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Letter (#7) from Cyrus Anderson, Private, Co. I, 16th OVI,
to Charlotte Scott McCormick
near Vicksburg, Mississippi
July 5, 1863
Web Author's Notes:
The following letter was transcribed from the original letters of William McCormick, a private in the 16th OVI. This transcription was kindly provided by Joni Crane, 3rd great-grandaughter of Private McCormick. The McCormick family passed these letters down through the years until they were acquired from Alice Armstrong (McCormick) by her grandson, David A. Hilliard. The letters were donated to the United States Library of Congress, Rare Manuscripts Division, with copies retained by the family. Please go to the McCormick Letter Index page to read an introduction by Joni Crane.

This letter is from a friend and comrade of William's, Pvt. Cyrus Anderson, who takes on the sad duty of informing Lottie McCormick of her husband's death, having been killed while erecting fortifications on the siege line at Vicksburg, only a few hours earlier.

Pvt. William McCormick Wife Charlotte (Lottie), children Clara Jane, John Bechtel Pvt. Cyrus B. Anderson

Pvt. William McCormick

Wife Charlotte (Lottie), children Clara Jane & John Bechtel

Pvt. Cyrus B. Anderson

Rear of Vicksburg, Mississippi
July 5th, 1863

Mrs. Lottie McCormick,

Your note of June 21 has just come to hand and I will reply to your inquiries without delay - Your husband - Madam, is interred on a beautiful knoll on the south side of the main road - two miles east of Vicksburg or not far from the "two mile bridge" on the Vicksburg and Jackson Railroad, Warren County, Mississippi.

He was buried decently - had a good coffin, which "by the way" is more than can be said of most others who fell in Rear of this Rebel City.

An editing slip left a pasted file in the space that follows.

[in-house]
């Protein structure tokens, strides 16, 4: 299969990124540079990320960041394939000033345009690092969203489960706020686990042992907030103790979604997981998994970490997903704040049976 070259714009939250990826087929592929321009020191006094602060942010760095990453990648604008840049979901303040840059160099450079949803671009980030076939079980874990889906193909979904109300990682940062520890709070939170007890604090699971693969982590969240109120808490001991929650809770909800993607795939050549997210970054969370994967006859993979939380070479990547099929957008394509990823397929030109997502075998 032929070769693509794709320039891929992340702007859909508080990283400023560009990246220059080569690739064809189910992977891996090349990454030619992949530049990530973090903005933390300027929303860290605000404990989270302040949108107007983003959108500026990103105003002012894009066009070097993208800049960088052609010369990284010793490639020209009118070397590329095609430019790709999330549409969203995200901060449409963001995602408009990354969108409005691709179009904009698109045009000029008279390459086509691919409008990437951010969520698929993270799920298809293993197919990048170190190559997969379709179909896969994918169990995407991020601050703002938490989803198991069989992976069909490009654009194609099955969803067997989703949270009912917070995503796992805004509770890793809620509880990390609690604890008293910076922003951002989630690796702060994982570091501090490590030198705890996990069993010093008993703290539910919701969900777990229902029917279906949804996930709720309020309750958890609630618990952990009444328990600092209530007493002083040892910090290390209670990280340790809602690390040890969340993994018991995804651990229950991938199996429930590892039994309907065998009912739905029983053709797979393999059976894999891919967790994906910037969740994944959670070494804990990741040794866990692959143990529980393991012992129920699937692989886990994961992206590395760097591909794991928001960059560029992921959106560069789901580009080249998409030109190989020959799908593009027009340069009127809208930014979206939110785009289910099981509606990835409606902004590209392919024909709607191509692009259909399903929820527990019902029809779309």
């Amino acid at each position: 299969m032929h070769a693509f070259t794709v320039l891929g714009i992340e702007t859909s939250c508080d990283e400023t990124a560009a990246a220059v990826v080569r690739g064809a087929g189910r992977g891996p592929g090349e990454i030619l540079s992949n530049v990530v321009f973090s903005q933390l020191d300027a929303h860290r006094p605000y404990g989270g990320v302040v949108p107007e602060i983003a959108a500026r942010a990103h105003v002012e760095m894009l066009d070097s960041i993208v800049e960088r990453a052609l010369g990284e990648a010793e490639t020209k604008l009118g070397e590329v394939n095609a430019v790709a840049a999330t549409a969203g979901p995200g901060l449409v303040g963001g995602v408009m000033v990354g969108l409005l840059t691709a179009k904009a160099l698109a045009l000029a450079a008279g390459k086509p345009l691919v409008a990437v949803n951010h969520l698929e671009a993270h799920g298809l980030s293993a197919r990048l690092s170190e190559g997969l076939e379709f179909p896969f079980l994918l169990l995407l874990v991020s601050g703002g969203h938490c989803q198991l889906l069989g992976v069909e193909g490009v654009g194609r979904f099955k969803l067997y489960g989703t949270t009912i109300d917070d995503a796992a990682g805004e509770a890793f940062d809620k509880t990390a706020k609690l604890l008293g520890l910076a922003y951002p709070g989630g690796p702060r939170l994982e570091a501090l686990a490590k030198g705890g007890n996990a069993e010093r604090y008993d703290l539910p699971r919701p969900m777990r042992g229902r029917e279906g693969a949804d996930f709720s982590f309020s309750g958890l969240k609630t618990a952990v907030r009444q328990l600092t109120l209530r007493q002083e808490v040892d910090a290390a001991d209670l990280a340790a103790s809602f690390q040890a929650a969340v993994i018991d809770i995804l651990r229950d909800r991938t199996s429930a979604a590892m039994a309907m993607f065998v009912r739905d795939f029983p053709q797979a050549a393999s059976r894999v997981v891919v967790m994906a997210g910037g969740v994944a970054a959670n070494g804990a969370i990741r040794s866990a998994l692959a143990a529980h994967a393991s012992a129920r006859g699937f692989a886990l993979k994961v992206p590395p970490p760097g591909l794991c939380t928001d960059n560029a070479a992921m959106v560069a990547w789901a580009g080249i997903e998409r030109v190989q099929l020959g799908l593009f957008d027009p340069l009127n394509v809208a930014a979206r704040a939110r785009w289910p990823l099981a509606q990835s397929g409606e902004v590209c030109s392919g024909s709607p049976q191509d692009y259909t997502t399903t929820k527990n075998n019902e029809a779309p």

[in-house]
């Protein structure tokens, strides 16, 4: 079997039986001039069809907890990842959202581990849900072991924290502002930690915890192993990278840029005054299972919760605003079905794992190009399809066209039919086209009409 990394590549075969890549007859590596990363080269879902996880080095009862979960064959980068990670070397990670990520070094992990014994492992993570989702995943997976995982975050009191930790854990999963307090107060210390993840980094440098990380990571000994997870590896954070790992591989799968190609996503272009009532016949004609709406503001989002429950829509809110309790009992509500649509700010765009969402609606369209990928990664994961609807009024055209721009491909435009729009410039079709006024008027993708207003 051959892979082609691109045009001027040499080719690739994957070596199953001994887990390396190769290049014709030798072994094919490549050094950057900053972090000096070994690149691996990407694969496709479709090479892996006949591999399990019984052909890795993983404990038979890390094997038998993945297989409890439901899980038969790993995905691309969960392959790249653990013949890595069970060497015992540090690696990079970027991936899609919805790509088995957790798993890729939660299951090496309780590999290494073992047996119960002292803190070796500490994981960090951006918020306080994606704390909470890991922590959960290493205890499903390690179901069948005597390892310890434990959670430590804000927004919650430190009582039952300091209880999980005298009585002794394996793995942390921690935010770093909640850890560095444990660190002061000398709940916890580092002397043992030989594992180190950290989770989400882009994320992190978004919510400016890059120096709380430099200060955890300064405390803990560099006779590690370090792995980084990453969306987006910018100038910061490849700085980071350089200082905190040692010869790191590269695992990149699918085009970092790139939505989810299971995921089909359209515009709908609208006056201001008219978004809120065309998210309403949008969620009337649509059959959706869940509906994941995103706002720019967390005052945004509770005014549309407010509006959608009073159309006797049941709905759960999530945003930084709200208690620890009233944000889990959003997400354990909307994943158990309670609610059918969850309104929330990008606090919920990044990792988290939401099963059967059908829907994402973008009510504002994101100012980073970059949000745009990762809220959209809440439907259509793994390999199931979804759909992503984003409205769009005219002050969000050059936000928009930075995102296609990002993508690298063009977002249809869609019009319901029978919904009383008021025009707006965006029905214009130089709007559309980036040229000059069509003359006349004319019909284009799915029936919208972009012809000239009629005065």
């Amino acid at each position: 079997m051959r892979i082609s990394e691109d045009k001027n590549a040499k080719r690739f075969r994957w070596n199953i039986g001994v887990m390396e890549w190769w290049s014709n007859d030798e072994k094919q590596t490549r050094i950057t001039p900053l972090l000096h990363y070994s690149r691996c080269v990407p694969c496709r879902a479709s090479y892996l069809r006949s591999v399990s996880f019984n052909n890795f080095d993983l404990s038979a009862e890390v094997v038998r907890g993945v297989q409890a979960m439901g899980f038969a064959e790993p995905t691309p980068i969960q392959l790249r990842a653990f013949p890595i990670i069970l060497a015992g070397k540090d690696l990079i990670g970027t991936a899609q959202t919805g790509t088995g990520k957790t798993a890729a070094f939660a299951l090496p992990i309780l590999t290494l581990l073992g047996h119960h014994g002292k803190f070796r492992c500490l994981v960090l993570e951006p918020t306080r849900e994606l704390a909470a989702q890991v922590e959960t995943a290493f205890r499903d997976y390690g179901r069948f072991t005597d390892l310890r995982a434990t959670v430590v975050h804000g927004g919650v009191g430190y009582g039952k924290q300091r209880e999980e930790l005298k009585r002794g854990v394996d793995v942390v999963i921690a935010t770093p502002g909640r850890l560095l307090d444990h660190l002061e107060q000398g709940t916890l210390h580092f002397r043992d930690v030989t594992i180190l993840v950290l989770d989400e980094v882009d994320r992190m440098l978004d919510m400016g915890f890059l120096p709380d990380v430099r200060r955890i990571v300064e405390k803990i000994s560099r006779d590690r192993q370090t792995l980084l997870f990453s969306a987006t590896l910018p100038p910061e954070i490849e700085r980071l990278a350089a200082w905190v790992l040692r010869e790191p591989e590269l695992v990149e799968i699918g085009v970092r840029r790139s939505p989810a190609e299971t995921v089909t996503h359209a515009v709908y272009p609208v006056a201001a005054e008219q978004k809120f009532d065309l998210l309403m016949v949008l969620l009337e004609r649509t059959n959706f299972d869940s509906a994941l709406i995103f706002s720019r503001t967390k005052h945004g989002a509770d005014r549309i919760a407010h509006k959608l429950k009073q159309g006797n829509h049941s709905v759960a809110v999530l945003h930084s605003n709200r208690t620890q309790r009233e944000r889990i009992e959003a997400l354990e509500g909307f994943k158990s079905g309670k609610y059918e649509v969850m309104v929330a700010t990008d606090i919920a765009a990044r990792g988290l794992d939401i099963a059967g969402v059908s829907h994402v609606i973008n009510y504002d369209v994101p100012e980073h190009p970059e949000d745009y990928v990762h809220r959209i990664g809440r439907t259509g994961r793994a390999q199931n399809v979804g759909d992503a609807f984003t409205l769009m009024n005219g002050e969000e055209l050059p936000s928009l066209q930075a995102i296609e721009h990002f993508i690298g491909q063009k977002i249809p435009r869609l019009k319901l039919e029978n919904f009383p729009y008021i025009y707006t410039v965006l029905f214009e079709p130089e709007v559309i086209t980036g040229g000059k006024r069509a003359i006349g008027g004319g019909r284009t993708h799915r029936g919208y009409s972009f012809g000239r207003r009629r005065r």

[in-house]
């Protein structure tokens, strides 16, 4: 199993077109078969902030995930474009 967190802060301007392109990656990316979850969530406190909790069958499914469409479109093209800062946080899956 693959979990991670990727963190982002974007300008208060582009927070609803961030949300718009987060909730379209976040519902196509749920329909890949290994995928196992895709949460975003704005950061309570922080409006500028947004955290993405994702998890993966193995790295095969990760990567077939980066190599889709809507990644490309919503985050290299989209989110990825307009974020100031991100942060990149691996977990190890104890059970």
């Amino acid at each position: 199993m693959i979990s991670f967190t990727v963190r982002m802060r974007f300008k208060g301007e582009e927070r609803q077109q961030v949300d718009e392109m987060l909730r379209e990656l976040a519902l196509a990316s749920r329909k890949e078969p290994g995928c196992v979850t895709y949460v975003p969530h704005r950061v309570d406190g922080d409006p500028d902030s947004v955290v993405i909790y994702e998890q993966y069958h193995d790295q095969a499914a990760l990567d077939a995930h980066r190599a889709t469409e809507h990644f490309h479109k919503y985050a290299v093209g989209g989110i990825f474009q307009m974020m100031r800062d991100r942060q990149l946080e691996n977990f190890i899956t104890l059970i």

William, as I have said in my first note, had many friends - was esteemed by all his associates. He of course had his faults as most others do but they were few and I think they deserved ones pity more than censure. I have been acquainted with your husband for several years - always agreed very well together except on "political questions", men you know will differ.

You wished to know how William had enjoyed himself - well his health had not been very good for over a month which dispirited him to a certain extent, but at the time of his death he had almost entirely regained his wonted vigor both of body and mind.

I am none of those who believe in foreordination, but I must acknowledge that there was something strange connected with William's death.

On the evening of June first we had eaten supper and were about starting to work when William remarked to us, his messmates, that he felt a strange fear in going up there to work, that he was almost certain of being shot. We advised him not to go, but he replied that if he did not go, he would be accused by the commanding officer of playing off, he therefore went and you know the sequel. It seems from this that he had a strange and unaccountable foreboding or presentment that he was to die.

Fearing that your patience is already wearing, I must hasten to conclude, I am happy to announce to you the glad tidings that Vicksburg is at last ours. The enemy surrendered yesterday about noon. The victory is a glorious one, but dearly bought. The greater part of our army are now on the way to Jackson to meet Johnson's forces. Our troops are all in fine spirits.

With great respect I remain

Cyrus B. Anderson

P.S. If Marion H. Dodd still lives in Fredericksburg, please give him my regards - tell him I am well.

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